Hundred Chief Proud of Deeds
Hundred fire chief Keith Williams is not a home grown Hundred guy, but since 1985 he has called it home. He was born 54 years ago at Wright-Patterson Air Force Base, in Dayton, Ohio the son of Ralph and Jeanine Williams. He grew up in Vermillion, Ohio, before moving to the Hundred area. Keith is married to his wife Darlene and together they have two sons, Tony and Josh, and a daughter Amanda. Tony is owner and director of Kesterson-Rush Funeral home in Rogersville, Pa. Josh works for the United States Postal Service in Norfolk, VA, and Amanda owns and operates “Katie’s restaurant in Mannington, WV. Keith served his country, spending three years in the U.S. Navy, and 12 years in the U.S. Air Force.
In 1986 just one year after moving to Hundred, Keith jopined the Hundred Volunteer fire department and in 1994 he became an E.M.T. He had reached the rank of Lieutenant with the fire department, but due to the passing of Chief Bert Anderson, he immediately began taking classes to become qualified to hold the position of Fire Chief.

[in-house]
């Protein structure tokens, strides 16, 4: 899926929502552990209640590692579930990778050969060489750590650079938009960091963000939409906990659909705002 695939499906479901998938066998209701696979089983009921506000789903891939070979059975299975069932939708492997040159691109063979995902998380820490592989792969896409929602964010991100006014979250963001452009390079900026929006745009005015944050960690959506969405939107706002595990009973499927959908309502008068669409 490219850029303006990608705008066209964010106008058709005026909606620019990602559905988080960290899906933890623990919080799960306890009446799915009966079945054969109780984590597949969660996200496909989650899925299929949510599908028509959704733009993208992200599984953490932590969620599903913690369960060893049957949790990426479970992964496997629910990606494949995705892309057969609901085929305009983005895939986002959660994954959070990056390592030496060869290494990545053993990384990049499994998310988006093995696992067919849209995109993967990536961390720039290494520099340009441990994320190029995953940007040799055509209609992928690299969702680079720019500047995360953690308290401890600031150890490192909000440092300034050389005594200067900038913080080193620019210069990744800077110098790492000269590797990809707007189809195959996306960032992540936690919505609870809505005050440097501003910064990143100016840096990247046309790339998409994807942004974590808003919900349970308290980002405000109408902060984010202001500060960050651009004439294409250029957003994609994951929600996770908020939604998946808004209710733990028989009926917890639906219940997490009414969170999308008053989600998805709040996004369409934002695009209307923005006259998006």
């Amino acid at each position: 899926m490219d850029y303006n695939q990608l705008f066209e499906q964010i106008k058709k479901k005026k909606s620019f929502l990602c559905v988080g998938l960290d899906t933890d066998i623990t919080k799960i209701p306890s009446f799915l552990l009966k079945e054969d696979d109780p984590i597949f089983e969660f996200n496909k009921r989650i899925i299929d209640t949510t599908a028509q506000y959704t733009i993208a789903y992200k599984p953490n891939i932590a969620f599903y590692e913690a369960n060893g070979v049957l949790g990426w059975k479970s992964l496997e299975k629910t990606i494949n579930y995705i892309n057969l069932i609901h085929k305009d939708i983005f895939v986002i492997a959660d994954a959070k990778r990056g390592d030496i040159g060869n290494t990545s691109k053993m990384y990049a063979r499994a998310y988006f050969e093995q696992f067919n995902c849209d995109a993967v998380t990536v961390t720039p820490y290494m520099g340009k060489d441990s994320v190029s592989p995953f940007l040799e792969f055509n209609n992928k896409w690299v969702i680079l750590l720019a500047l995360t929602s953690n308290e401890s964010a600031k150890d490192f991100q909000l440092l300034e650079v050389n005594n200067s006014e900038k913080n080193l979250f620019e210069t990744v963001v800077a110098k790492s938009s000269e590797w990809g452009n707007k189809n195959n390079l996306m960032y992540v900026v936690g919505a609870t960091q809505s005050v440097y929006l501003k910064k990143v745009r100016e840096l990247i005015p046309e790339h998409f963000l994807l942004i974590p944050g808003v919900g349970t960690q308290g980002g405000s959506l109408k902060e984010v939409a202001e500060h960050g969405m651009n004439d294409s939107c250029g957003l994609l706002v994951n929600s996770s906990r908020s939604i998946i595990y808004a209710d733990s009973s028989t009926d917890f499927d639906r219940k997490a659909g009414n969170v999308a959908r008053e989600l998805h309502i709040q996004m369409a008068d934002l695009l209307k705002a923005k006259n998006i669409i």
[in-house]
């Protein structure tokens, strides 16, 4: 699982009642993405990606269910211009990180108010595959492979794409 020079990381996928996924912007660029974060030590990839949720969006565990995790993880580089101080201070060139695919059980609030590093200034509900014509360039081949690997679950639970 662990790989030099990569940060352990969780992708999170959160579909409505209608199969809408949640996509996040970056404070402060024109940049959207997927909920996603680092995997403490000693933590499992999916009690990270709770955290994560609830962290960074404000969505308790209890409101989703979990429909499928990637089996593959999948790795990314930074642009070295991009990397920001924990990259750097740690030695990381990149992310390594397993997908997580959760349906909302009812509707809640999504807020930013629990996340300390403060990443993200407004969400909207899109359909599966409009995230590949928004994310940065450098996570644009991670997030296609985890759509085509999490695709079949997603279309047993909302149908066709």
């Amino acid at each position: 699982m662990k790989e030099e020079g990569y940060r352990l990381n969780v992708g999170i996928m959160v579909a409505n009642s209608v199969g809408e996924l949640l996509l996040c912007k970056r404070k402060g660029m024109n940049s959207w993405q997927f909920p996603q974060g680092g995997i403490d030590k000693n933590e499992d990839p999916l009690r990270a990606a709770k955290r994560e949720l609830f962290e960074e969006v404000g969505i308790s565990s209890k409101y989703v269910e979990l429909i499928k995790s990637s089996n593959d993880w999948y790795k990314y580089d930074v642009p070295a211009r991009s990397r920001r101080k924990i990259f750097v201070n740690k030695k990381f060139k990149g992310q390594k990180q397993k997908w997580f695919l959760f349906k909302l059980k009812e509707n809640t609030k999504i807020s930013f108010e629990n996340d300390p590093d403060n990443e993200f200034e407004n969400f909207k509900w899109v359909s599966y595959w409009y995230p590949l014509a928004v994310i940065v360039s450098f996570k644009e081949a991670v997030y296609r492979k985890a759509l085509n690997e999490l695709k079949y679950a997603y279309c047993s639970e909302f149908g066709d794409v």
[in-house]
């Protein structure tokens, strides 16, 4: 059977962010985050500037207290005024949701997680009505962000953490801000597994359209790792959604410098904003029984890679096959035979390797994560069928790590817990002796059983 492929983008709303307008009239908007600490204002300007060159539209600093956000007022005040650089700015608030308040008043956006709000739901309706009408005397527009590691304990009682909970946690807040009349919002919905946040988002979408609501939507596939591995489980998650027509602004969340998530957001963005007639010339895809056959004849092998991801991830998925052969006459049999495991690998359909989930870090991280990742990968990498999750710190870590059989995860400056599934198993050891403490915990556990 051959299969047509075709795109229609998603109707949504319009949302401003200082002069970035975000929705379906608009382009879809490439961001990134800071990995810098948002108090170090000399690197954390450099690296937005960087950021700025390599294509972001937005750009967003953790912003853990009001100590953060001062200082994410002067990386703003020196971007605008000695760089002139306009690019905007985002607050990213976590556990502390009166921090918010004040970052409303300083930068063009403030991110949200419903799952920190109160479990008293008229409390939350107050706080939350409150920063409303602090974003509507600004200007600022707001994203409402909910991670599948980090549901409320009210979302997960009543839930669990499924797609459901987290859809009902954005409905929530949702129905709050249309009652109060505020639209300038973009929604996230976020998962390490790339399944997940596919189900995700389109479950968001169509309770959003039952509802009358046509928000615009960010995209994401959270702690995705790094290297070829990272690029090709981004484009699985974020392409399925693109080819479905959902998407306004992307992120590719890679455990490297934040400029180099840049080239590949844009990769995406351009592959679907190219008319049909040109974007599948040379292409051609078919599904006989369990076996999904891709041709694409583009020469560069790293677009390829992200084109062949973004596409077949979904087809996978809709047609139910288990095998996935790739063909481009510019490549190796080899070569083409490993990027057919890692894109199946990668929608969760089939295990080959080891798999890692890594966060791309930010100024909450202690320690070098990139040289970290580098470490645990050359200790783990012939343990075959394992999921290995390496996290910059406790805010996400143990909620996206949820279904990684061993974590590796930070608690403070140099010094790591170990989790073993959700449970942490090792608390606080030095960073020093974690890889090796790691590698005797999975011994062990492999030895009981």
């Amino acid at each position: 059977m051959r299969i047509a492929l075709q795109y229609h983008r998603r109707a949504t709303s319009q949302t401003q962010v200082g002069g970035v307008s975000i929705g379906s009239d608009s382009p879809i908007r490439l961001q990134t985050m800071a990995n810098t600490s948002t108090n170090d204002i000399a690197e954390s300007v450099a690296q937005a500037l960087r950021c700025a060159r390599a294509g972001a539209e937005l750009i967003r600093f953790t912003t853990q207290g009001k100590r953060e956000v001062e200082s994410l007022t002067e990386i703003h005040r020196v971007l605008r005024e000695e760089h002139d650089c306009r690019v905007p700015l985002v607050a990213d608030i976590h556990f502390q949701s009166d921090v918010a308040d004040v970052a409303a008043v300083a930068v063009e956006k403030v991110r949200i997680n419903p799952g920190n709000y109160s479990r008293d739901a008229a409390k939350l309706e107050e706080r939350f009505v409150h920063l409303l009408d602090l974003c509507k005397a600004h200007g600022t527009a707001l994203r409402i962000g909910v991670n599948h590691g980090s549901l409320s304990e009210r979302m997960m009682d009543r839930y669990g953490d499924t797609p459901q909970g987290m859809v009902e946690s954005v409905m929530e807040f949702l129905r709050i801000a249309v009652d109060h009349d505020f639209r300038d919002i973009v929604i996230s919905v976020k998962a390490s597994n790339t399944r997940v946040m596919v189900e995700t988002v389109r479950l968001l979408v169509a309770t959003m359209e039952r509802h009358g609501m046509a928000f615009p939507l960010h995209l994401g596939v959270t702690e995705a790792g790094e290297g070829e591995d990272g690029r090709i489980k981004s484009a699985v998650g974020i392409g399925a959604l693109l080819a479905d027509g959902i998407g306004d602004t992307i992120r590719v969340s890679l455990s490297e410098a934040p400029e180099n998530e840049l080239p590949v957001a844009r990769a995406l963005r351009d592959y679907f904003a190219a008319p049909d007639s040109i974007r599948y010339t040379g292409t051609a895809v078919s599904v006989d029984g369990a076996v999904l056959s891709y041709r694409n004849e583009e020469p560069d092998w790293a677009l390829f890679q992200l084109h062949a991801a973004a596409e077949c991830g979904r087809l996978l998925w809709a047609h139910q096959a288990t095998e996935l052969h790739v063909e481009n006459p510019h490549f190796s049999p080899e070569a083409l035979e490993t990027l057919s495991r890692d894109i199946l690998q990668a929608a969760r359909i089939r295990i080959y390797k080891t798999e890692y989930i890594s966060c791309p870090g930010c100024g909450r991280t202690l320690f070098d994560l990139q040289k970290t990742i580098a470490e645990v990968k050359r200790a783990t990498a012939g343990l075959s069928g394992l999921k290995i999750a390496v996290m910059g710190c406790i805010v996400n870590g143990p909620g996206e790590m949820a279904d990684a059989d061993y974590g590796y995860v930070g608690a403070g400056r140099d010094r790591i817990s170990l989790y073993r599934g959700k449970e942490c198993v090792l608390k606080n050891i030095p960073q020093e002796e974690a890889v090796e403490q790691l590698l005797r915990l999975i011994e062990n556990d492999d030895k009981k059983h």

Williams is immensely proud of how far Hundred has come as a Department, from building a new fire station, obtaining a fleet of new trucks and up-dating other fire and rescue equipment to working with the firemen and women on getting their required training and certifications. He is especially excited about the junior firemen and women taking an interest in helping their community and volunteering their time. At the present time Williams said he has 25 active members in the department including three females and two junior female fire fighters.
The department currently has three firetrucks including a rescue truck. They also have one ambulance in the building which belongs to the county.
Keith left the corporate world in November 2020 to return to EMS full time. He wanted to start an ambulance service within the fire department mainly due to lack of availability of medical resources in the Hundred area. He did not like the fact that patients were having to wait for an extended amount of time to be transported to the hospital, costing patients critical time that they may not have. Currently the fire department has two of their own ambulances and have responded to numerous calls as well as frequent fire calls.